Walter J. Salmon

Stanley Roth, Sr. Professor of Retailing, Emeritus

Walter J. Salmon is the Stanley Roth, Sr., Professor of Retailing, Emeritus, at the Harvard University Graduate School of Business Administration. He has been a member of the Harvard Business School faculty since 1956. He earned his BBA from the City College of New York and his MBA and DBA from Harvard Business School.

Professor Salmon's major fields of interests are Consumer Marketing and Retail Distribution. His current research concerns trends in distribution, and issues of organization, logistics and multi channel synergies in retailing. He is also studying how to balance consumer interests in breadth of selection with their interest in low prices. Professor Salmon has also researched and written about high/low pricing versus everyday fair and low pricing.

Professor Salmon's teaching assignments at Harvard Business School have included Retailing, Consumer Marketing, the Marketing course in the Advanced Management Program, the Program for Management Development and First Year Marketing. In addition, he has participated, since its initiation, in the School's seminar on 'Making Boards More Effective' and has Chaired or participated in the HBS Top Management Seminar for Retailers and Suppliers since its inception. He also remains active as a supervisor of field studies in the MBA program. Professor Salmon also served in the 70's as Associate Dean for Faculty Affairs and in the late 80's and early 90's as Senior Associate Dean and Director of External Relations.

He has served on the boards of Circuity City, Inc, Cole National Corporation, Co., Harrah's Entertainment, Inc., Luby's Cafeterias, Inc., The Neiman Marcus Group, Party City, Inc., PetsMart, Inc., Stage Stores, Inc., Stride Rite Shoes, Zayre Corporation and its then subsidiaries T.J. Maxx and BJ's.  He also was formerly a director of the Quaker Oats Company until it was sold to Pepsico, Inc. in August 2001, and outside chairman of the Board of Hannaford Brothers, a $3.5 billion northern New England based supermarket chain. He was also a director of the Harvard Business School Publishing Company, the Tufts Associated Health Plan Inc., and the National Retail Federation.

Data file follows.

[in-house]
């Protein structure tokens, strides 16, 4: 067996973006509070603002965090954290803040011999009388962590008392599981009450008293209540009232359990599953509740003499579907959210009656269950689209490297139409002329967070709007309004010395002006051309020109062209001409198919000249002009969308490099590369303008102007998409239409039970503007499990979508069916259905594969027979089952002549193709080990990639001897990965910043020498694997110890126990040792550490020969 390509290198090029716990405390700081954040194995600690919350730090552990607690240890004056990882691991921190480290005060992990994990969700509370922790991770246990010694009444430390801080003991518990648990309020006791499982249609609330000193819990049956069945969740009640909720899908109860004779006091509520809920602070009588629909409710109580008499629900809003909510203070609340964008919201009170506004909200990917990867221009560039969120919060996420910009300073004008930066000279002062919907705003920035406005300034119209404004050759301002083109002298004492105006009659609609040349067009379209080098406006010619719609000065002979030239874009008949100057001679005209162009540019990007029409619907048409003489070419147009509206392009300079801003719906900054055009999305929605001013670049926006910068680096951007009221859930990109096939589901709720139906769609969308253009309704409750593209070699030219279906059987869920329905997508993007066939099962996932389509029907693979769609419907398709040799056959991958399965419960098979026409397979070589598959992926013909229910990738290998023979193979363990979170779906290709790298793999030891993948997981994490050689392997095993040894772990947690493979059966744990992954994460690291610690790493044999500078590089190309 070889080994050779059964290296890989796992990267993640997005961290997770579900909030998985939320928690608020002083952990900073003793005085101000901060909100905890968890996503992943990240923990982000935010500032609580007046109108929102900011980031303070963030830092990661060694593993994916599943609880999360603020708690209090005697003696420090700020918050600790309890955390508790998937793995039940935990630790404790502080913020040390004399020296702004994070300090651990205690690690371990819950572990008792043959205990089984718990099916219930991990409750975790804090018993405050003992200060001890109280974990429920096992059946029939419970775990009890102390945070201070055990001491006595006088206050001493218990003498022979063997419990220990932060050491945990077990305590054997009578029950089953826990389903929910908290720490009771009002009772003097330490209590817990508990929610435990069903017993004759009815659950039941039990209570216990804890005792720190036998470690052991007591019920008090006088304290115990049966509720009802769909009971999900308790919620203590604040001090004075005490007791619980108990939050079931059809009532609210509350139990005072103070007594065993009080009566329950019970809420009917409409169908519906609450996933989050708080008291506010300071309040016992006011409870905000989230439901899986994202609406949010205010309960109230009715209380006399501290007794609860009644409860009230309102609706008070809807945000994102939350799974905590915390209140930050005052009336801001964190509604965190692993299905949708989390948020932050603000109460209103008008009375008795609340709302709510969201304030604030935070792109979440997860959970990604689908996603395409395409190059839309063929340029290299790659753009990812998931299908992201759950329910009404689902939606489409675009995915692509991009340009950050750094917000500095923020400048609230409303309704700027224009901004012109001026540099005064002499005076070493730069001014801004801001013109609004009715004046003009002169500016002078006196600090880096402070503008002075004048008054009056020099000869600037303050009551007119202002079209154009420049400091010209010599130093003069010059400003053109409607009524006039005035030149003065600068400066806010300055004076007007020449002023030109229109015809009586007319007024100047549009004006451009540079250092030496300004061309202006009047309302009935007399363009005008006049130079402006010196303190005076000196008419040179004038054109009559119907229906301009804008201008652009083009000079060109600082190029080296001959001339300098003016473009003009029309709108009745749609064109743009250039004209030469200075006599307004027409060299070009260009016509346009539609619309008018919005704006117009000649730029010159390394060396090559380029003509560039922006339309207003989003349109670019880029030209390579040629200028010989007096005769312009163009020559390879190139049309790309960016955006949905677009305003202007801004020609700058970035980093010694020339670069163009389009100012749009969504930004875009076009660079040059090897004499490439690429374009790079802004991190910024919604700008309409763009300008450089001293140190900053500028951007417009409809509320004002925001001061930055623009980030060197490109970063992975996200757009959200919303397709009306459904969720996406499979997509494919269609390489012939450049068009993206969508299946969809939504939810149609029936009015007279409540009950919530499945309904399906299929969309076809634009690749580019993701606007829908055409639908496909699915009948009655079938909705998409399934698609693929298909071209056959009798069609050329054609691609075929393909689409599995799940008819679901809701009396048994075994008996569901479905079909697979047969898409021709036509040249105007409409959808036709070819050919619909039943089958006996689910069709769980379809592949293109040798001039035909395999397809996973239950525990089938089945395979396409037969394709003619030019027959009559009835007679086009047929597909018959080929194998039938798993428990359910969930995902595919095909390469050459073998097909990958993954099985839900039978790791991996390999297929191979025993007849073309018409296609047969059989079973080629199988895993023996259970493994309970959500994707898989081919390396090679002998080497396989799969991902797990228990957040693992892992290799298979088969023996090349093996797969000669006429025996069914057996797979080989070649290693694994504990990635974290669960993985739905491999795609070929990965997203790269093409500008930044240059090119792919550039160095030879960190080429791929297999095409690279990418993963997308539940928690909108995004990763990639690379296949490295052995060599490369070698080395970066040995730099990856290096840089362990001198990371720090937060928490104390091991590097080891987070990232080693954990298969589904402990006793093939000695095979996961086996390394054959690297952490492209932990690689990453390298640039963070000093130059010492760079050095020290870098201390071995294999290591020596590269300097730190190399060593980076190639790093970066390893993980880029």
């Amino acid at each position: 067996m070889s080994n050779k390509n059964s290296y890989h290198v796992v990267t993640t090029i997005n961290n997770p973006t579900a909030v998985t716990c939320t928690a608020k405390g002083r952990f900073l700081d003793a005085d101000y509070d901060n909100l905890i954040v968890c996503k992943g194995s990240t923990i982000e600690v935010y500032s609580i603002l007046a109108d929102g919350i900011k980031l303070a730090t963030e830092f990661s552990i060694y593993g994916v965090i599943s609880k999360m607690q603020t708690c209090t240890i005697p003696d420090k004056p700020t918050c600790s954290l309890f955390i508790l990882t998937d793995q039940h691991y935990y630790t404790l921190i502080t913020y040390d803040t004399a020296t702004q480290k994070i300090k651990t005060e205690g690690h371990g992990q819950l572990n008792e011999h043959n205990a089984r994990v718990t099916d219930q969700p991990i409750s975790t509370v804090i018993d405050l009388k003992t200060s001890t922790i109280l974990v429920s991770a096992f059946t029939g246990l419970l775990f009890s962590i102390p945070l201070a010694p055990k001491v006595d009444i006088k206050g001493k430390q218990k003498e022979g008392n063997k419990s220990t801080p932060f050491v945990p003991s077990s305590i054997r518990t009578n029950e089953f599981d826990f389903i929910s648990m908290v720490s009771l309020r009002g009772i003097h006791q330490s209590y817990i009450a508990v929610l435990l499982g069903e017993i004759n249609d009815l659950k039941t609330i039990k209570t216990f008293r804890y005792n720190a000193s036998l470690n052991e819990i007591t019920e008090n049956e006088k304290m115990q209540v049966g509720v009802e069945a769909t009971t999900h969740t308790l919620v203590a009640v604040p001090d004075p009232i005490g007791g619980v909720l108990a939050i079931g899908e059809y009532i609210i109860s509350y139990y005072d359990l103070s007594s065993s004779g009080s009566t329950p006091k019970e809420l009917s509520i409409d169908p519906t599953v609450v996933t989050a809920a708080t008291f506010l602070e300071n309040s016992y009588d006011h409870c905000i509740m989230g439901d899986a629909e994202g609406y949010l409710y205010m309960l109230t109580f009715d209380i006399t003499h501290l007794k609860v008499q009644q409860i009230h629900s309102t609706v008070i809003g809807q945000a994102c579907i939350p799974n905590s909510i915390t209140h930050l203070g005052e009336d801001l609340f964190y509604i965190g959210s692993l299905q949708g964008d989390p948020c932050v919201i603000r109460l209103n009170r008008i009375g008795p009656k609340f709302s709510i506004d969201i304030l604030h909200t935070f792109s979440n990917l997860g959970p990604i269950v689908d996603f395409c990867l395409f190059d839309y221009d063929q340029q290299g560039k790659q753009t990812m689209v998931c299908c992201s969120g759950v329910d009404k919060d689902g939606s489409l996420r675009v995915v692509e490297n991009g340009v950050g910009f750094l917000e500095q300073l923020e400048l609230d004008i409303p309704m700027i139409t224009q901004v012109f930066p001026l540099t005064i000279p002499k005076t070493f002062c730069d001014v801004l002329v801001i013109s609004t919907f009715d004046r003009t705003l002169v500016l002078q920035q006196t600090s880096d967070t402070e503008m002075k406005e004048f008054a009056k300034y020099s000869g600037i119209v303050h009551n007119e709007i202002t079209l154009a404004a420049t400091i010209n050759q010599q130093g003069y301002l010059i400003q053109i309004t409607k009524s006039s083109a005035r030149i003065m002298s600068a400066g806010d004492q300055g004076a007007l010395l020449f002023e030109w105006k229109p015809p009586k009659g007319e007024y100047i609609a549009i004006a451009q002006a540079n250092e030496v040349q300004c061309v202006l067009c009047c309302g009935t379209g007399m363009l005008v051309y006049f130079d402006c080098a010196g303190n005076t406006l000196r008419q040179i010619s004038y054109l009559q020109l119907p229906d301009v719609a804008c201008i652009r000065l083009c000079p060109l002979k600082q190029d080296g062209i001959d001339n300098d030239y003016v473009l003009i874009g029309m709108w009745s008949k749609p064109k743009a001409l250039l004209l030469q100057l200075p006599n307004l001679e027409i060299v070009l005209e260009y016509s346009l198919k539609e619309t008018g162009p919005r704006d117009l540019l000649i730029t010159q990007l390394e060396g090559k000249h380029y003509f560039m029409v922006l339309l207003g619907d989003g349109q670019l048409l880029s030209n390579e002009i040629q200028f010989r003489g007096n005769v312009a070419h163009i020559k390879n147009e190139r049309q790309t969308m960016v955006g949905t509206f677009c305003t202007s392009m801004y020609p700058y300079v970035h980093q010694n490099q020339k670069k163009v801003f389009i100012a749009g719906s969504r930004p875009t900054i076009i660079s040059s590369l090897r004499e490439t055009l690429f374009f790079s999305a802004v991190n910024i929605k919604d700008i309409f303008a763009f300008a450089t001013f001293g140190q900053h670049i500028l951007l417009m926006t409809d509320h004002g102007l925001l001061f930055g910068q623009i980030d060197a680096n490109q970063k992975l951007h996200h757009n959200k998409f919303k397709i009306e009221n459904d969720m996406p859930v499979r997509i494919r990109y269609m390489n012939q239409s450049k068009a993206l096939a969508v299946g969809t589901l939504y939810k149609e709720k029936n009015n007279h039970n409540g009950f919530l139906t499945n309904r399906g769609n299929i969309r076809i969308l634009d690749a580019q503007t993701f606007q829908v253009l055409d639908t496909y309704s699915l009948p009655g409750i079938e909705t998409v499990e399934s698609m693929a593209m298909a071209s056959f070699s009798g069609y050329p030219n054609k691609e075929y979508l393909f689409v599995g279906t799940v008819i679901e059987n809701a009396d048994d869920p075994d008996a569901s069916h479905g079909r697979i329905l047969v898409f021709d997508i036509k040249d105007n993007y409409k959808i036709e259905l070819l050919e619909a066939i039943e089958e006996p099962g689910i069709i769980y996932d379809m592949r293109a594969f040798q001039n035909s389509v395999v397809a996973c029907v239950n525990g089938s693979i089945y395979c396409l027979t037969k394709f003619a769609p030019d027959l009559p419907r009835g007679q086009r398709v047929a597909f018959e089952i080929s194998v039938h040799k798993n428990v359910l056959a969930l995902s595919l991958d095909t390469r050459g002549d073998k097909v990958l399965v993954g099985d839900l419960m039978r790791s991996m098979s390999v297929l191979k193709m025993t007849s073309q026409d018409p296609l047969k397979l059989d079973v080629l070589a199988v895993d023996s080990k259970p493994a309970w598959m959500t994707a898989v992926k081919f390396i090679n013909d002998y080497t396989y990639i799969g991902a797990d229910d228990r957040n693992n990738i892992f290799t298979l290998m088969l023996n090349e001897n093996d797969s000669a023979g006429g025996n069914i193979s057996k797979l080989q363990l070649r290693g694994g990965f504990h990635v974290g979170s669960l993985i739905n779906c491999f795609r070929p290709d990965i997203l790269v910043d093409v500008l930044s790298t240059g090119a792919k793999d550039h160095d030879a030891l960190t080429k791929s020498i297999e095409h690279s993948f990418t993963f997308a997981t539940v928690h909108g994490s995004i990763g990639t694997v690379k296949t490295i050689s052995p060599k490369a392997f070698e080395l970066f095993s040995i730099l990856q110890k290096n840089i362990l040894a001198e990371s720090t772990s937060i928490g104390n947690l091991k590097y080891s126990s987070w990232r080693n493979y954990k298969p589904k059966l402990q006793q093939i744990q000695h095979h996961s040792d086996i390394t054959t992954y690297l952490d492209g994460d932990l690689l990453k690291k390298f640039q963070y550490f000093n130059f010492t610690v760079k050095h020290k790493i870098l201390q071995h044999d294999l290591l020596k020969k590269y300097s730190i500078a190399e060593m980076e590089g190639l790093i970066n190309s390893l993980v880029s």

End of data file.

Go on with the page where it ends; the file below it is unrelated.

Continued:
Professor Salmon currently serves on the board of Cumberland Farms, a convenience store chain and petroleum wholesaler and retailer; and the MBL, formerly known as the Marine Biological Laboratories. He is also a domain advisor to the Highland Consumer Fund.

Professor Salmon's most recent publications are:

'The Costly Bargain of Trade Promotion,' co-authored with R. Buzzell and J. Quelch, Harvard Business Review. Vol. 68, No. 2, pp. 141-149, March-April 1990, #90201.

'Restoring Credibility to Retail Pricing,' co-authored with Gwen Ortmeyer and John Quelch, Sloan Management Review, Fall 1991.

'Crisis Prevention: How to Gear Up Your Board,' Harvard Business Review, Vol. 71, No. 1, pp. 68-75, January-February 1993, #93106.

'The Future of Electronic Non-Store Retailing,' co-authored with Peter Miller. Working paper. Fall 1993.

Strategic Retail Management: Text and Cases, David E. Bell and Walter J. Salmon, 1996. South-Western College Publishing, Cincinnati, OH

'Retailing at the Millennium: How Changes in Consumer Buying Behavior are Driving Concentration,' International Trends in Retailing, June 1996, Vol. 13, No. 1, pp. 41-51.

'Economies of Speed and Retailing: The History, Pathology, and Future of Department Stores,' co-authored with Daniel M. G. Raff. September 1997. Working paper.

'The Economics of Variety,' co-authored with Marci Kosann Dew and Robert S. Kaplan, Food Marketing Institute, Fall 1998.

  1. Retailing: Past, Present, and Future

    Walter J. Salmon is working on several retailing-related research and course development projects, including a study (with Gwen K. Ortmeyer) of the evolution and future of American department stores, and a case book (with DAVID E. BELL) for use in graduate instruction and company education programs. Salmon is co-authoring (with Daniel M. G. Raff) a study that chronicles the plight of department stores from the end of World War II to the1990s. He is also involved with colleagues in the Marketing Group in examining the importance of selection to consumers in choosing among food stores. Finally, Salmon is developing a teaching case that deals with the impact of technology on the balance between centralized and decentralized buying in a large mass-merchandising company.